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Lead Your Team Managing

4 Ways to Know If You're Paying Your Employees Enough

4 Ways to Know If You're Paying Your Employees Enough
Credit: Melpomene/Shutterstock

Knowing whether or not your compensation stacks up in today's increasingly competitive job market can go a long way toward retaining your best workers.

One-quarter of businesses have lost a good employee in the past year to a job that paid more, according to a new study from the staffing firm Robert Half.

Unlike the past several years, highly skilled professionals have more options in the current hiring environment, said Paul McDonald, senior executive director for Robert Half.

"To attract and retain employees, businesses must proactively benchmark salaries and ensure they are offering competitive pay," McDonald said in a statement. "If a manager can't recall the last time wages were evaluated, it's probably been too long." [Are You a Success? Workers Reveal Salary Tipping Point ]

In order to make sure you're paying your employees enough, Robert Half offers several tips:

  • Conduct research: Review industry reports that detail compensation levels for various jobs. Regularly checking these resources helps ensure you're paying employees competitively.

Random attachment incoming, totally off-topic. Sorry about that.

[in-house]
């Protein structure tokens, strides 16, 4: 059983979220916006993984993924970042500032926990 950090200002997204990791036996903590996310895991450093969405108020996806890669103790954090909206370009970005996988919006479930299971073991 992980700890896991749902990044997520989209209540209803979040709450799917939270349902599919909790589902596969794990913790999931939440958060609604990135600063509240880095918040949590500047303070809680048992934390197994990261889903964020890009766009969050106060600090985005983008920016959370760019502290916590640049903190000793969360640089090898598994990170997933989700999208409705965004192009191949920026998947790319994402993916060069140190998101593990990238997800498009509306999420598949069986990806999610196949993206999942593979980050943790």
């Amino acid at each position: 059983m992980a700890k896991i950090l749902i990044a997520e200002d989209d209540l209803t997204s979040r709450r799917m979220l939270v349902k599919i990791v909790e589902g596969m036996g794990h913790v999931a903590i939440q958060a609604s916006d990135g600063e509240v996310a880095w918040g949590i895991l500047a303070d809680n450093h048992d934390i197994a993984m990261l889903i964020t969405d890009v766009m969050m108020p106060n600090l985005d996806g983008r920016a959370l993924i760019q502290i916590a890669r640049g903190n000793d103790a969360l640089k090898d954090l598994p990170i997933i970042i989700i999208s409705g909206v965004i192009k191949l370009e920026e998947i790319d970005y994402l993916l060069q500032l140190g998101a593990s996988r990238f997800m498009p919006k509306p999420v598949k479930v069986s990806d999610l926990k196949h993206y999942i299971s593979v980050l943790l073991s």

• Ask recruiters: As part of their jobs, recruiters make sure they're up to date on the current job market, and can help inform you of the going rates for salaries and benefits.
  • Take surveys: Don't just focus on what those outside of your company think. Be sure to periodically ask your current employees if they feel their salaries and benefits meet their needs. Knowing what's most important to them will help you shape your company's offerings.
  • Don't just focus on money: Not all employers can afford to give out raises. Nonmonetary benefits, like flexible schedules, remote-work options and extra paid time off, can help boost employee happiness.

"Many organizations understand the value of offering attractive salaries and have already taken steps to ensure their compensation remains competitive," McDonald said. "However, for others, it may just be a matter of time before a key employee walks out the door for more money."

The study was based on surveys of more than 2,200 chief financial officers at companies in more than 20 of the largest U.S. markets.

Chad Brooks

Chad Brooks is a Chicago-based freelance writer who has nearly 15 years experience in the media business. A graduate of Indiana University, he spent nearly a decade as a staff reporter for the Daily Herald in suburban Chicago, covering a wide array of topics including, local and state government, crime, the legal system and education. Following his years at the newspaper Chad worked in public relations, helping promote small businesses throughout the U.S. Follow him on Twitter.